Development, Testing, and Field Application of a Heavy-Oil Pipeline-Cleaning Chemical: A Cradle-to-Grave Case History
- Jonathan J. Wylde (Clariant Oil Services) | Jubal J.L. Slayer (Clariant Oil Services)
- Document ID
- Society of Petroleum Engineers
- SPE Projects, Facilities & Construction
- Publication Date
- March 2010
- Document Type
- Journal Paper
- 22 - 30
- 2010. Society of Petroleum Engineers
- 4.9.3 Pipeline Pigging, 4.2.3 Materials and Corrosion, 4.1.2 Separation and Treating, 2.5.2 Fracturing Materials (Fluids, Proppant), 5.3.2 Multiphase Flow, 4.3.3 Aspaltenes, 4.3.4 Scale, 4.9 Facilities Operations, 1.10.1 Drill string components and drilling tools (tubulars, jars, subs, stabilisers, reamers, etc), 5.1.1 Exploration, Development, Structural Geology, 4.6 Natural Gas, 5.3.4 Integration of geomechanics in models, 2.4.3 Sand/Solids Control, 4.2 Pipelines, Flowlines and Risers
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This paper details the complete evolution of a new cleaning chemical for heavy-oil and gas pipelines. Information is offered regarding the reason for development, the research involved in formulation of the new product, and the laboratory testing. This paper concludes by giving several case histories of application in cleaning operations in the western United States and Texas.
Oil naturally contains paraffins, asphaltenes, and naphthenates. During transport, these hydrocarbon components can precipitate and adhere to the pipeline walls and can become associated with iron sulfide scale. Corrosion can often occur on pipeline walls under these organic deposits. Pigging operations are normally performed to remove organic and inorganic debris from the walls of a pipeline. However, these scales can become very compacted and adhere to the walls of the pipeline. It is often necessary to add surfactant-based chemicals to assist in the breakup, softening, and transportation of these deposits.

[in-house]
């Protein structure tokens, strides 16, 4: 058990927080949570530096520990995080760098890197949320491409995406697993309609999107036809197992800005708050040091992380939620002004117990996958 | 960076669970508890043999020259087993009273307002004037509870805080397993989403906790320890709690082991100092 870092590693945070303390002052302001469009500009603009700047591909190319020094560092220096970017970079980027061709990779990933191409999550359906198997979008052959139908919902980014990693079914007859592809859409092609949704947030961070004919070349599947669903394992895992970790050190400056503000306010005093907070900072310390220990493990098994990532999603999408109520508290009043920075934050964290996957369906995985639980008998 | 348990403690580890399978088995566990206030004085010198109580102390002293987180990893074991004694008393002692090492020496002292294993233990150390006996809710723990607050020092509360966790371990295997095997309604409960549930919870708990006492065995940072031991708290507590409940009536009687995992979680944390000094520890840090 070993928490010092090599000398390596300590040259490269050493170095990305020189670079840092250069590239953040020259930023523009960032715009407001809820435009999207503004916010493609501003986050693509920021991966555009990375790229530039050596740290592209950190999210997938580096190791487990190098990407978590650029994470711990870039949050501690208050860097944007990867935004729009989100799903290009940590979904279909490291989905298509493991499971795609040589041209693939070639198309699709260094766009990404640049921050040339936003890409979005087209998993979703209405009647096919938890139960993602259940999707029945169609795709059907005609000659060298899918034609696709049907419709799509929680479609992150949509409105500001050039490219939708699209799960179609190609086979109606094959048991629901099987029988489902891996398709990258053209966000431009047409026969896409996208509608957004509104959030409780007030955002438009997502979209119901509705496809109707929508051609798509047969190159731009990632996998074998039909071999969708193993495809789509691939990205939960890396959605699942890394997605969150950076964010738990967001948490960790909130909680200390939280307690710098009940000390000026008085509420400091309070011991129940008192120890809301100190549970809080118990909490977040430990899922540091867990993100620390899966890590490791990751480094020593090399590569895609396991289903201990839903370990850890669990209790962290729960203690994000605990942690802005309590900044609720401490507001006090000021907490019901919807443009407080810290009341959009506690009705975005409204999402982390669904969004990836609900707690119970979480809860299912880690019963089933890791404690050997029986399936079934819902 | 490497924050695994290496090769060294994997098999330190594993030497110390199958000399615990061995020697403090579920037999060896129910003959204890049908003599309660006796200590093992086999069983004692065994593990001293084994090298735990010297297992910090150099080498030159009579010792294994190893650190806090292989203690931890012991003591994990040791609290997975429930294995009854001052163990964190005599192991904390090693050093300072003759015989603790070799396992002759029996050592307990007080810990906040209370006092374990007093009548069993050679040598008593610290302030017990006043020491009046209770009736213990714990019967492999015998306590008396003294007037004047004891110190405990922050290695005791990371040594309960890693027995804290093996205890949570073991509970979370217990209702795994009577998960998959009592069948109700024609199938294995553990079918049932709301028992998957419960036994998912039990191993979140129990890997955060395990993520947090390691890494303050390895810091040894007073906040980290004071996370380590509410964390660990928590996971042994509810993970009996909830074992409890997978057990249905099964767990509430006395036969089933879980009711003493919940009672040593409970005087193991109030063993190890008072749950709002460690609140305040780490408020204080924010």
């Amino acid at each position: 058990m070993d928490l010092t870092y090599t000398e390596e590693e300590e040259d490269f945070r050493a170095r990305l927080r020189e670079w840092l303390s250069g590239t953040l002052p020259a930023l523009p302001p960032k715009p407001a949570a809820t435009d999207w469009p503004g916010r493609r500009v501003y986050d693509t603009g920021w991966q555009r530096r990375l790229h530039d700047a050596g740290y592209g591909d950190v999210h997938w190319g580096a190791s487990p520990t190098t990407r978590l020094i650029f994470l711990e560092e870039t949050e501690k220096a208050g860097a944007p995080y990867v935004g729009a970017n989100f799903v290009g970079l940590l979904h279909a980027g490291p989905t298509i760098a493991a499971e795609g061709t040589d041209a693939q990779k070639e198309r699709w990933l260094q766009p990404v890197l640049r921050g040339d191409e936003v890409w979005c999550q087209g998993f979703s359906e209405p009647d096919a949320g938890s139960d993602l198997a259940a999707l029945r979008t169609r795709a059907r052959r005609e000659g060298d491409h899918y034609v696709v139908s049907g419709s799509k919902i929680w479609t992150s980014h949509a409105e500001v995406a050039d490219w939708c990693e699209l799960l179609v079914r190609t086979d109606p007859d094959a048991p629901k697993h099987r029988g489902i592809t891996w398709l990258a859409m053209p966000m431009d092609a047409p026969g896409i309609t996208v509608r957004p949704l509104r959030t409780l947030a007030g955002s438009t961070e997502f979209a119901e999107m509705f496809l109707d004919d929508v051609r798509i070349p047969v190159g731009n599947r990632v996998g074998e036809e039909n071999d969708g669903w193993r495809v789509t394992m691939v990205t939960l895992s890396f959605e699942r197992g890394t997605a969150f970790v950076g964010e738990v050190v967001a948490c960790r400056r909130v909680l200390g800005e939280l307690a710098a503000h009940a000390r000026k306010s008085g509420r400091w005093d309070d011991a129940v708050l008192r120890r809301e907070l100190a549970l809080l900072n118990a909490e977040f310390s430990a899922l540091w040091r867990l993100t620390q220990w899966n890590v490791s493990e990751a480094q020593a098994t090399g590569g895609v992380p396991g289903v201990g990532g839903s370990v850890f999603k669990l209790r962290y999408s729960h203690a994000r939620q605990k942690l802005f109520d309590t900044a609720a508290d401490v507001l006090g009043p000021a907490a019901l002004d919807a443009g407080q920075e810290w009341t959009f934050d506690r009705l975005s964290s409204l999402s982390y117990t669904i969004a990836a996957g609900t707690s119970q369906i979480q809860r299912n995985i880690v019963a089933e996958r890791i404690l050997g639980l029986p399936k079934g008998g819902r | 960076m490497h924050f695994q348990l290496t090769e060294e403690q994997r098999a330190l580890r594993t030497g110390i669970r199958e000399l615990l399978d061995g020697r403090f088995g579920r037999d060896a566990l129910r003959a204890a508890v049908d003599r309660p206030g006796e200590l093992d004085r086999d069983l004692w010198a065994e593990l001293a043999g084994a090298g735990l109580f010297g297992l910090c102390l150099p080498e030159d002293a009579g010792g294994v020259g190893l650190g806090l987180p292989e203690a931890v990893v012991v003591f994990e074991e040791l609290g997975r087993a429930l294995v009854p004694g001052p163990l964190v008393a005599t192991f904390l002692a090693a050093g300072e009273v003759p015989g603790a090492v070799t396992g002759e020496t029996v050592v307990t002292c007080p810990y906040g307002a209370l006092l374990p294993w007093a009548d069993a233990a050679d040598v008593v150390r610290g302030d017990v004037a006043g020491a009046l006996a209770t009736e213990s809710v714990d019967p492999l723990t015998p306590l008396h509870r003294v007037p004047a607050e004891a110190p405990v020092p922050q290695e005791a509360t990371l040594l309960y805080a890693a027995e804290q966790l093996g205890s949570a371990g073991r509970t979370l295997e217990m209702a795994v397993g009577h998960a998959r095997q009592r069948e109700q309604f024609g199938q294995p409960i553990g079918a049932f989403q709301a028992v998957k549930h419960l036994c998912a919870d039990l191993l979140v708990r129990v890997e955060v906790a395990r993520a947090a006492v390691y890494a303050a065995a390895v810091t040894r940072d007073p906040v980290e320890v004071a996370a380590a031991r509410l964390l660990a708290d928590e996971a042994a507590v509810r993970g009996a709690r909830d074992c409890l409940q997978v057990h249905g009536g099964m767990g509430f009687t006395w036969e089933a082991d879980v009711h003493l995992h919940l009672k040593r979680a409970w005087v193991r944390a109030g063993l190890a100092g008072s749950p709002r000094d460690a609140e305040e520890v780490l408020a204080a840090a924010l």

A literature review of the current theory in the chemistry of pipeline-cleaning chemicals is presented together with a critical account of the key properties required of these chemistries: wettability alteration, solubilization efficacy of organic materials, emulsification of phases, dispersion, detergency, and defoaming.
An explanation of the laboratory development and evaluation has been given as a preamble for the case histories. One case history details how a pipeline operator unsuccessfully tried to clean a 12-in., 9-mile section of pipeline with a pig. The pig was launched and became stuck along the length of the pipeline. Application of the newly developed product was able to free the stuck pig and removed significant debris. By way of conclusion, the paper offers suggestions on how chemicals can be most efficiently used in conjunction with these programs.
|File Size||868 KB||Number of Pages||9|
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